SSI and SSDI: Supplemental Security Income (SSI) v. Social Security Disability Insurance (SSDI)
Although both SSI and SSDI are administered by the Social Security Administration, the SSI program is entirely separate from the SSDI program. SSI is considered a public benefit, comparable to food stamps. The SSI program makes benefit payments each month to low-income, disabled, or elderly adults and disabled or blind children. Monthly SSI benefit payments are not categorized as income, and those benefits are not included in the child support calculations when a California court determines a monthly child support payment amount. Monthly SSI benefits also may not be confiscated for delinquent child support payments or garnished to make child support payments in the future.
SSI benefits are offered to those with little or no income to those who either have not worked or who do work but have not earned enough work credits to become eligible for SSDI. Generally, low income individuals can qualify for SSI benefits.
In contrast, SSDI benefits are earned by workers who have compiled a sufficient number of Social Security work credits. Only workers who have earned a sufficient number of Social Security work credits qualify for SSDI benefits
Parents who receive or apply for monthly benefit payments through either of these programs should understand how SSI and SSDI affect their child support calculation and payments.
Supplemental Security Income (SSI)
SSI and SSDI are different. SSI is a program administered by the Social Security Administration that provides monthly cash payments to low-income elderly or disabled individuals, including blind or disabled children. To be eligible for SSI the individual must have very few assets. For children on SSI, the Social Security Administration reduces the child’s SSI benefit by two-thirds of the amount that is paid in child support. If your child is receiving child support any SSI received will be one-third of what the child would have received if there was no order for child support. SSI payments are reduced because the child is receiving child support.
Social Security Disability Insurance (SSDI)
SSI and SSDI differ in that Social Security Disability Insurance (SSDI) is a program administered by the Social Security Administration that provides monthly cash benefits to disabled individuals and families who have a significant history of working. By work history, we mean that the individual must have worked five of the previous ten years before the start of payments. There is no limit on the assets an individual can have and still be eligible for SSDI.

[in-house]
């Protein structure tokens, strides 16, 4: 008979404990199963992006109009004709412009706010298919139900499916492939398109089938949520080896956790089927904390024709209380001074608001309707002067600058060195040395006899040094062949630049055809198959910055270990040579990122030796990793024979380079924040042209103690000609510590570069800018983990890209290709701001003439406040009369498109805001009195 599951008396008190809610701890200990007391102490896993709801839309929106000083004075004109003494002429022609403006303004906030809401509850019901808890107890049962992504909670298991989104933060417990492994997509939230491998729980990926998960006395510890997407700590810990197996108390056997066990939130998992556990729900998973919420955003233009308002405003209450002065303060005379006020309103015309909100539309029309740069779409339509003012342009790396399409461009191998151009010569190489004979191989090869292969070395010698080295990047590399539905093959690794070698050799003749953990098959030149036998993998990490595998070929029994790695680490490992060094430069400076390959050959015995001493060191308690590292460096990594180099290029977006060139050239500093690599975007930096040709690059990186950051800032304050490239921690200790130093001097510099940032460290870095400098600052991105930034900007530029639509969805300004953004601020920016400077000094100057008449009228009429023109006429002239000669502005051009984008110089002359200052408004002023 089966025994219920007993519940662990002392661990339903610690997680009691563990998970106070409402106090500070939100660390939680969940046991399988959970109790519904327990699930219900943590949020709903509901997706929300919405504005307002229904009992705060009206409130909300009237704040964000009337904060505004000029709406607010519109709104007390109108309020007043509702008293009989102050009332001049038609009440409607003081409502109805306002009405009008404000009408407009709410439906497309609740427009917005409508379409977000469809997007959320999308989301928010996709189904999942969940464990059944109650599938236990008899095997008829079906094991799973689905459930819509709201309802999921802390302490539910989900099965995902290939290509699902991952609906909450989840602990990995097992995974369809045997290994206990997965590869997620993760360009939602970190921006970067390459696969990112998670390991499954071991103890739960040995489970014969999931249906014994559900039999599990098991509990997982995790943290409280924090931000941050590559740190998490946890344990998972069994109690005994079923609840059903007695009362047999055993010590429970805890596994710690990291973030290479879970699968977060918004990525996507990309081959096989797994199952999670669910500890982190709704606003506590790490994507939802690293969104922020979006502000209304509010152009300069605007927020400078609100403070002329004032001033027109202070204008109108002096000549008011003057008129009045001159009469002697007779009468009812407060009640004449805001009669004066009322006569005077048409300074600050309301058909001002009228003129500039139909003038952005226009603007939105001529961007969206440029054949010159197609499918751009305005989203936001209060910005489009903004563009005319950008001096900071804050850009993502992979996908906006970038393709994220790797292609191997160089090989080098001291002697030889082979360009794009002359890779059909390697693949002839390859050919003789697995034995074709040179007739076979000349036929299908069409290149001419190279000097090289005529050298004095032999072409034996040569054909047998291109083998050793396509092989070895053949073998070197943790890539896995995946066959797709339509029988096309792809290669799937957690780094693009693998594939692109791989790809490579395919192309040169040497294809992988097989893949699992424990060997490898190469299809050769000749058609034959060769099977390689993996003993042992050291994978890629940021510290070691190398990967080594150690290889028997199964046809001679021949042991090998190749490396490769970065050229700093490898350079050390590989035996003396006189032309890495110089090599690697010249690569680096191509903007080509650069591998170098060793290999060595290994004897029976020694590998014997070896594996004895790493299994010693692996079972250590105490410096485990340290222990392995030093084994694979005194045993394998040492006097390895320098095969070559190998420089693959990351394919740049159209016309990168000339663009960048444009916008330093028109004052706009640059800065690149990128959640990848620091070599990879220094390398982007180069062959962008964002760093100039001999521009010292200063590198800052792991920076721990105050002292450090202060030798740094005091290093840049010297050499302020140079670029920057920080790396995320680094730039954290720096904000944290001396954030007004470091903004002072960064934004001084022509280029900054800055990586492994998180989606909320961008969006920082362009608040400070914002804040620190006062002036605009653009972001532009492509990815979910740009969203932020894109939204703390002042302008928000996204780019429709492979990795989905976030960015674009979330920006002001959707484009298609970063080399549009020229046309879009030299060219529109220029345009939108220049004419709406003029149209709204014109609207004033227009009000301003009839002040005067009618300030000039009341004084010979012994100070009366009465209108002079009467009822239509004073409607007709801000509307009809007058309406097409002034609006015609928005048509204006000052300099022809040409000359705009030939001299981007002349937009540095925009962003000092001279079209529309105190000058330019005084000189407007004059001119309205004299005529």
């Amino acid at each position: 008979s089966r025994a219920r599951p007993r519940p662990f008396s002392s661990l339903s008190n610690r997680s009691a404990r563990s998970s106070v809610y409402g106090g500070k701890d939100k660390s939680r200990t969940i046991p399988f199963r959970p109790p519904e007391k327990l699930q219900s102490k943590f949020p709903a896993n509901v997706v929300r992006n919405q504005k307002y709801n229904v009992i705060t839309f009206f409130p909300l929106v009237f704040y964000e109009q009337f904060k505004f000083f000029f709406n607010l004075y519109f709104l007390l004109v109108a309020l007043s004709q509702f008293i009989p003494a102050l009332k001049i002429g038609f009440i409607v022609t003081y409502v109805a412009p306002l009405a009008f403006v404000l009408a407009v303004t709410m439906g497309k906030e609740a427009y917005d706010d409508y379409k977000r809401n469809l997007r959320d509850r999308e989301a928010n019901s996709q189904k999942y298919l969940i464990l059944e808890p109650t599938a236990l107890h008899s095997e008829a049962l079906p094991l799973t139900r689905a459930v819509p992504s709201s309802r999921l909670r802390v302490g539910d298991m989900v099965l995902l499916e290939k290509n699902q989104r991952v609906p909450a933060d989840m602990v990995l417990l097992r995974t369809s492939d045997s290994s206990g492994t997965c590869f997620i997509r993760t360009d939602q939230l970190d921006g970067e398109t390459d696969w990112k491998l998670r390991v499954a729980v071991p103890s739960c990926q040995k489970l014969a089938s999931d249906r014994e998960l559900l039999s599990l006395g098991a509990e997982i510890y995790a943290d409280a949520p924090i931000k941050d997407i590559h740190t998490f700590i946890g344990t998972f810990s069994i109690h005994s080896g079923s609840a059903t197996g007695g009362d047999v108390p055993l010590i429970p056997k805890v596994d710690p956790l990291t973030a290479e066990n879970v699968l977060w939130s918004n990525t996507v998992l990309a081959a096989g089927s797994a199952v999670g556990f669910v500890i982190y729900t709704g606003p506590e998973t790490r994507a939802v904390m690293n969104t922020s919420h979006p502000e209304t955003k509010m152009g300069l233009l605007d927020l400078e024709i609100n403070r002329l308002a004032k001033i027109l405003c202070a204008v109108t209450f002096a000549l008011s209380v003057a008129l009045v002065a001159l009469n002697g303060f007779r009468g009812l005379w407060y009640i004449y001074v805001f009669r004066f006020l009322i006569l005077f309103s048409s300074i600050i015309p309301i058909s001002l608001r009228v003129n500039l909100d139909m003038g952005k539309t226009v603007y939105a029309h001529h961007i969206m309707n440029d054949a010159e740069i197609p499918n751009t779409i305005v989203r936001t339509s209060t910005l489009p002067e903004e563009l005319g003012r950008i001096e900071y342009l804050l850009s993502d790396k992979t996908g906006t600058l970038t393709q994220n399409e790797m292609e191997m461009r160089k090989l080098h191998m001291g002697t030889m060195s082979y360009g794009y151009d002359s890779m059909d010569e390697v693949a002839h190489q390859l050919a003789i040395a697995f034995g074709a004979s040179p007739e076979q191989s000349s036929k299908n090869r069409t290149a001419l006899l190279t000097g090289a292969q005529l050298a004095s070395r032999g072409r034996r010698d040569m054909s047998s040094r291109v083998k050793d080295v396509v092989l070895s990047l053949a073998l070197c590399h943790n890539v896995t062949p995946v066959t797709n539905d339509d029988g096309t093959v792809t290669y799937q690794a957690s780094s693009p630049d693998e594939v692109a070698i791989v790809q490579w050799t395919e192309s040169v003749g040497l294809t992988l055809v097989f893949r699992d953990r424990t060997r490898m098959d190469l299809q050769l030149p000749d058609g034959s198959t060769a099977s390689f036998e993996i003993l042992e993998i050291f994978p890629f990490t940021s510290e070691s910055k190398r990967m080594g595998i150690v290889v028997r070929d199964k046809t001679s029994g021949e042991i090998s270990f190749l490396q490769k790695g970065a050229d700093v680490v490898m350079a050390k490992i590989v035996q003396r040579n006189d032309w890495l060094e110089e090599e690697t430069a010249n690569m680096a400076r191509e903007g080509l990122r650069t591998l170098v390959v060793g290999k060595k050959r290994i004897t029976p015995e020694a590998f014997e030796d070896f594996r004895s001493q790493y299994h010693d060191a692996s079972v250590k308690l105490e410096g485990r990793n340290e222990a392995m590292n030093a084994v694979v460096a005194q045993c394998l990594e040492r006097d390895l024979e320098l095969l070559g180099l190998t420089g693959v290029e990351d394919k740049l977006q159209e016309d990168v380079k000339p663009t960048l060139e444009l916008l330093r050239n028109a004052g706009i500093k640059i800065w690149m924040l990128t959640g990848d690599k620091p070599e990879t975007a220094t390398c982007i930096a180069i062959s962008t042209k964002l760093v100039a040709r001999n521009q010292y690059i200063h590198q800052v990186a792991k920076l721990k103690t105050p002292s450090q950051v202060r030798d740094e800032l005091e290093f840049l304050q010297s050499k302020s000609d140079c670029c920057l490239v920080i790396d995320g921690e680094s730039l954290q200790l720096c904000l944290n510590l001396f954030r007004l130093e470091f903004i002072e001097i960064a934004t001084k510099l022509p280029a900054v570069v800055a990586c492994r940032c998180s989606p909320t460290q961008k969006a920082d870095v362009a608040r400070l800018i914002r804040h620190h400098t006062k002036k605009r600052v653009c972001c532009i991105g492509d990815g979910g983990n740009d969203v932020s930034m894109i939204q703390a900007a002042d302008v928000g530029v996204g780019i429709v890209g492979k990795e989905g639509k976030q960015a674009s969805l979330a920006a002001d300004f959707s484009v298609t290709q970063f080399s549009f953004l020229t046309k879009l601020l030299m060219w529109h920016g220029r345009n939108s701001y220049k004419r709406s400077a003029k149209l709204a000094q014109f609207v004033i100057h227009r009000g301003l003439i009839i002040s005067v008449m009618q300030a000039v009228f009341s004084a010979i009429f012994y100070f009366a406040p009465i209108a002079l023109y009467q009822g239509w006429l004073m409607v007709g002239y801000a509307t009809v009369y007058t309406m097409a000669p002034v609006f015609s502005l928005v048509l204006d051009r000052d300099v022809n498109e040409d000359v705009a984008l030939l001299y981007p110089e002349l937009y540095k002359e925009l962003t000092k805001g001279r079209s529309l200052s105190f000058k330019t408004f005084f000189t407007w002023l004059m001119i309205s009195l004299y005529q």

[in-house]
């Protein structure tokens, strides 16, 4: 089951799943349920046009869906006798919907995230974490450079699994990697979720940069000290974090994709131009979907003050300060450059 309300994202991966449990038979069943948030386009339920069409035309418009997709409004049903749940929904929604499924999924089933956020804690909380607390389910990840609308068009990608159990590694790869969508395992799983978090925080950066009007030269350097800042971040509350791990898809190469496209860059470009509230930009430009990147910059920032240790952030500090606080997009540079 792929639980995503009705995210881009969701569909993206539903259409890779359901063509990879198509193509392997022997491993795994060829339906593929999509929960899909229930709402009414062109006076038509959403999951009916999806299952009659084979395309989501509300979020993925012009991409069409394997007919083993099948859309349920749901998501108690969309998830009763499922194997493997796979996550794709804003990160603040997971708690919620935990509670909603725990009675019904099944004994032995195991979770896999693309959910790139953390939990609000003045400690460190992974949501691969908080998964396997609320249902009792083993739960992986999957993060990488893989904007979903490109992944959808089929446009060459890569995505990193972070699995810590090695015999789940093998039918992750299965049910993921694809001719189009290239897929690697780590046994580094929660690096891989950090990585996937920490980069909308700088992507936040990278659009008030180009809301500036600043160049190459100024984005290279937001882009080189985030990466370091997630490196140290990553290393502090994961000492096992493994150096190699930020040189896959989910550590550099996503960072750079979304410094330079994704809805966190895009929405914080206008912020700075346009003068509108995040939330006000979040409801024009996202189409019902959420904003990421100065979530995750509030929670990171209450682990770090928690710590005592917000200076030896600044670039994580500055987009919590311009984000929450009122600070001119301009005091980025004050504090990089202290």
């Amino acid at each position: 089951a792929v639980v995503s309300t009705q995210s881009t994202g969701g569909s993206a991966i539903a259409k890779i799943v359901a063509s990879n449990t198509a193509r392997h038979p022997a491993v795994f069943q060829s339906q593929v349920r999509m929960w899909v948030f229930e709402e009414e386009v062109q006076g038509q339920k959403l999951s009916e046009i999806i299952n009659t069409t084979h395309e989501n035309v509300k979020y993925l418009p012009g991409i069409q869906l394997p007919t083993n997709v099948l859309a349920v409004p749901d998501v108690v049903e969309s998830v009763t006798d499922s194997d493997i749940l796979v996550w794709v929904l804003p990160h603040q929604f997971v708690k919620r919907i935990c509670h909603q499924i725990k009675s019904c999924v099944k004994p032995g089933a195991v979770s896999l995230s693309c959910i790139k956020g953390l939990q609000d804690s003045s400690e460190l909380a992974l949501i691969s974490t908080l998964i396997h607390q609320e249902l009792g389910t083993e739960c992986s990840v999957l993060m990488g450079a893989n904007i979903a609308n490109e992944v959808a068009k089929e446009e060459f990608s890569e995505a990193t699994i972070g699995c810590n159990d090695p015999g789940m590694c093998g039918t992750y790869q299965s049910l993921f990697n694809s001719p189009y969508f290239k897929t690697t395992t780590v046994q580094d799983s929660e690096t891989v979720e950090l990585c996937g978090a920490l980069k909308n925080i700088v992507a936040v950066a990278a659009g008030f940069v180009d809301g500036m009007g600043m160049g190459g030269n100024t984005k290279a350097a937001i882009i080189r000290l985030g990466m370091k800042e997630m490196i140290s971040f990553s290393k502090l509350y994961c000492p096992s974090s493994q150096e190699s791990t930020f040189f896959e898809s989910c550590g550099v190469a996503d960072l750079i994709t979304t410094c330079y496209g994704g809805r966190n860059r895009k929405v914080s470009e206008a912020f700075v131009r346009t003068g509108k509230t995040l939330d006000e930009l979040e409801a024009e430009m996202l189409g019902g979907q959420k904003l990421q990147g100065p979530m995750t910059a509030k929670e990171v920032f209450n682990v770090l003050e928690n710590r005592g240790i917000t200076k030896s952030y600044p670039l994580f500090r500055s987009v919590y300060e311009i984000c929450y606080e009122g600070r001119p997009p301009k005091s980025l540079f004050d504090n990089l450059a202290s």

If either parent receives a monthly SSDI benefit payment, it is considered income, and it is included in the child support calculations when the court determines a monthly child support payment amount. If a parent fails to make monthly child support payments completely and on time as ordered by the court, and if that parent is also a recipient of monthly SSDI benefit payments, a percentage of those SSDI benefits can be seized, and the parent’s monthly benefit payment will be reduced by that amount.
SSDI Derivative Benefits
SSDI derivative benefits count as income for the parent from whom they derive. If the child’s benefits derive from the non-custodial parent, the amount of the benefits are subtracted from the obligation calculated using the Guidelines. The order is set based on the remaining obligation. As example: if the amount of benefits is $300 per month, and the obligation calculated using the Guidelines is $500 per month, then the order would be set at $200. Should the derivative benefits be more than the obligation calculated using the Guidelines, any order would be set at zero.
SSDI derivative benefits are available for some minors whose non-custodial parents receive SSDI payments. A minor can receive SSDI derivative benefits if the minor’s non-custodial parent is an SSDI recipient. SSDI derivative benefits count as income for that parent.
Thus, when a child receives derivative SSDI benefits, the amount of the SSDI benefits received in the child’s name is subtracted from the child support order.
As an example, if the SSDI payment that a child receives through the non-custodial parent is $300 per month, and if the non-custodial parent’s obligation under the state’s Child Support Guideline is $700 per month, a California court will set the monthly child support amount at $400.
Is SSI considered income for the Non-custodial Parent?
SSI is not counted as income for the non-custodial parent when calculating the monthly child support order.
Is SSI considered income for the Custodial parent?
SSI is not counted as income for the custodial parent when calculating the monthly child support order.
Is SSDI consider income for the Non-custodial Parent?
SSDI is counted as income for the non-custodial parent when calculating the monthly child
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